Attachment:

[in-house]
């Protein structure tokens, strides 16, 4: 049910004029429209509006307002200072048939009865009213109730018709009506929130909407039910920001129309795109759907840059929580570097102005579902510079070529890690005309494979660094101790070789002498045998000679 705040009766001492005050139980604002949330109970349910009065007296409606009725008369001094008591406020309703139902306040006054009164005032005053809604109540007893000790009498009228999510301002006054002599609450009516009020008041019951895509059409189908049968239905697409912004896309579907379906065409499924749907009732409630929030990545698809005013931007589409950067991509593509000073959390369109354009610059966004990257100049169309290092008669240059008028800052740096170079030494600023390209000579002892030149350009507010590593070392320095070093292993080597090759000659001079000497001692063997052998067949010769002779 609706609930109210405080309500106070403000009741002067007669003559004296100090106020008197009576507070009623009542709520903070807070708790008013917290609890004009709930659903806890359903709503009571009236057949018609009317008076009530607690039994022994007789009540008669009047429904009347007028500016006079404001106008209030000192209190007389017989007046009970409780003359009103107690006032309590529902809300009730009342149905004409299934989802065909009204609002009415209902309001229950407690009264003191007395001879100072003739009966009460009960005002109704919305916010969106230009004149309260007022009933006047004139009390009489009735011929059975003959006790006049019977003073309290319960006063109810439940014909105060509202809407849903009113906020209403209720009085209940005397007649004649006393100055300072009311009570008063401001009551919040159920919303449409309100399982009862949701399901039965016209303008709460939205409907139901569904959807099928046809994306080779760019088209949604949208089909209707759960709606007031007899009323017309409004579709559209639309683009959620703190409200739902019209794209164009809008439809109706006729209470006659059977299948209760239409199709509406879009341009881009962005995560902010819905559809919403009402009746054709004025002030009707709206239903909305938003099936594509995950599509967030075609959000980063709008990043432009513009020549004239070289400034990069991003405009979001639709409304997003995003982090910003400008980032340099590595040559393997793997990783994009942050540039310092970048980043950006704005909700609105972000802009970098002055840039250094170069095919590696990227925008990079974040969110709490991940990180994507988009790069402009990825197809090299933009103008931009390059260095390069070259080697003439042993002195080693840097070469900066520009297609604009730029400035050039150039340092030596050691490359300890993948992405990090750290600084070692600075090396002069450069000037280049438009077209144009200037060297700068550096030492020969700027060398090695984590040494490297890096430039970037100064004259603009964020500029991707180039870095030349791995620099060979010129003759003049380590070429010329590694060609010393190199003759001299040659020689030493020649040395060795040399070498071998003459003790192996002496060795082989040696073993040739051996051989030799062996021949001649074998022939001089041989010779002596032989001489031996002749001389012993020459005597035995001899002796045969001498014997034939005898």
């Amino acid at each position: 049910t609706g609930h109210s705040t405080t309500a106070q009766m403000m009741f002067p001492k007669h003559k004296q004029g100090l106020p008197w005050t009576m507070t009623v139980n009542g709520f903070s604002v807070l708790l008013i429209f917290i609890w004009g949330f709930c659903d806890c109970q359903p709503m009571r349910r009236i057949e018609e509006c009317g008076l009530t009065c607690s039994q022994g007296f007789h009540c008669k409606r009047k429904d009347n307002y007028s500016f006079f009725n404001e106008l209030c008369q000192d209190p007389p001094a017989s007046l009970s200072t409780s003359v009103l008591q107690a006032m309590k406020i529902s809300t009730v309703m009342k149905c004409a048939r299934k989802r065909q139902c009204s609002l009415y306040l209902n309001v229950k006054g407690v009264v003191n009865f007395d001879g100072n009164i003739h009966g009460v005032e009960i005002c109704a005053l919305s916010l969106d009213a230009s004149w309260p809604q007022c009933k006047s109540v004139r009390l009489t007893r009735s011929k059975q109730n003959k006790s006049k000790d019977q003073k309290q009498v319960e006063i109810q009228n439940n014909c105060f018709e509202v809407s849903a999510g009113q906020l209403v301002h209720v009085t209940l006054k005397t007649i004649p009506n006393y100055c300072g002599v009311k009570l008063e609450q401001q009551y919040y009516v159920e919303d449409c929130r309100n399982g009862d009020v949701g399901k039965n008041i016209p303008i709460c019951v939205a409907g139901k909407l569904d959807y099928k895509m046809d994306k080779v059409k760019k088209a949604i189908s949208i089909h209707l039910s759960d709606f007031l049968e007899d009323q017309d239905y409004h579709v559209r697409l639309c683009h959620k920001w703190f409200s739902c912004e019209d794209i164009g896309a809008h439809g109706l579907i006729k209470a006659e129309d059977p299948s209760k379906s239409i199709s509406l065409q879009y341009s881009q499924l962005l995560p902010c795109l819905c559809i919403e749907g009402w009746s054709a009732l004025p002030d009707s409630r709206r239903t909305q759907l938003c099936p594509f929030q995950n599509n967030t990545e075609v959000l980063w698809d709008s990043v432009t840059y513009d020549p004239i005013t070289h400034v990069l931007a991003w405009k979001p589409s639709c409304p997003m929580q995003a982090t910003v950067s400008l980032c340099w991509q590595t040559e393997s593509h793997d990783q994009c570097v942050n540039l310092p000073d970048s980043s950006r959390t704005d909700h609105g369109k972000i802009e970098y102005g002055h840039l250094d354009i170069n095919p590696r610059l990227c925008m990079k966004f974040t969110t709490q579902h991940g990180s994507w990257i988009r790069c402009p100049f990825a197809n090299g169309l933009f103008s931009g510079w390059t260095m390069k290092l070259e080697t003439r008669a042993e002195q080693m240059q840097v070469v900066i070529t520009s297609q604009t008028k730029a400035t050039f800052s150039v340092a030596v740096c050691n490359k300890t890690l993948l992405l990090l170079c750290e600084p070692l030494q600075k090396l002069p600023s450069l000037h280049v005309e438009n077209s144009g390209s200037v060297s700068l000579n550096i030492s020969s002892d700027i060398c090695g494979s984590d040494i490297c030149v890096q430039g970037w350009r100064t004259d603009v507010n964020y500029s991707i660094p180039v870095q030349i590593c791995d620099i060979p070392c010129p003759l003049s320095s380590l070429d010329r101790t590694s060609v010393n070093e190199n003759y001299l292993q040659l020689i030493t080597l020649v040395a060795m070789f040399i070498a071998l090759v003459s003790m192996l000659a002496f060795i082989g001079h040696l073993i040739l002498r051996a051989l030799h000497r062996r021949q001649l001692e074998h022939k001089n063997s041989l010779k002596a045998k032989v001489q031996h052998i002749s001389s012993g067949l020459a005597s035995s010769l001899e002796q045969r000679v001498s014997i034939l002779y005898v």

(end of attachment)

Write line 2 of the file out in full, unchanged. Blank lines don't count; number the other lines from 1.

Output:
């Protein structure tokens, strides 16, 4: 049910004029429209509006307002200072048939009865009213109730018709009506929130909407039910920001129309795109759907840059929580570097102005579902510079070529890690005309494979660094101790070789002498045998000679 705040009766001492005050139980604002949330109970349910009065007296409606009725008369001094008591406020309703139902306040006054009164005032005053809604109540007893000790009498009228999510301002006054002599609450009516009020008041019951895509059409189908049968239905697409912004896309579907379906065409499924749907009732409630929030990545698809005013931007589409950067991509593509000073959390369109354009610059966004990257100049169309290092008669240059008028800052740096170079030494600023390209000579002892030149350009507010590593070392320095070093292993080597090759000659001079000497001692063997052998067949010769002779 609706609930109210405080309500106070403000009741002067007669003559004296100090106020008197009576507070009623009542709520903070807070708790008013917290609890004009709930659903806890359903709503009571009236057949018609009317008076009530607690039994022994007789009540008669009047429904009347007028500016006079404001106008209030000192209190007389017989007046009970409780003359009103107690006032309590529902809300009730009342149905004409299934989802065909009204609002009415209902309001229950407690009264003191007395001879100072003739009966009460009960005002109704919305916010969106230009004149309260007022009933006047004139009390009489009735011929059975003959006790006049019977003073309290319960006063109810439940014909105060509202809407849903009113906020209403209720009085209940005397007649004649006393100055300072009311009570008063401001009551919040159920919303449409309100399982009862949701399901039965016209303008709460939205409907139901569904959807099928046809994306080779760019088209949604949208089909209707759960709606007031007899009323017309409004579709559209639309683009959620703190409200739902019209794209164009809008439809109706006729209470006659059977299948209760239409199709509406879009341009881009962005995560902010819905559809919403009402009746054709004025002030009707709206239903909305938003099936594509995950599509967030075609959000980063709008990043432009513009020549004239070289400034990069991003405009979001639709409304997003995003982090910003400008980032340099590595040559393997793997990783994009942050540039310092970048980043950006704005909700609105972000802009970098002055840039250094170069095919590696990227925008990079974040969110709490991940990180994507988009790069402009990825197809090299933009103008931009390059260095390069070259080697003439042993002195080693840097070469900066520009297609604009730029400035050039150039340092030596050691490359300890993948992405990090750290600084070692600075090396002069450069000037280049438009077209144009200037060297700068550096030492020969700027060398090695984590040494490297890096430039970037100064004259603009964020500029991707180039870095030349791995620099060979010129003759003049380590070429010329590694060609010393190199003759001299040659020689030493020649040395060795040399070498071998003459003790192996002496060795082989040696073993040739051996051989030799062996021949001649074998022939001089041989010779002596032989001489031996002749001389012993020459005597035995001899002796045969001498014997034939005898």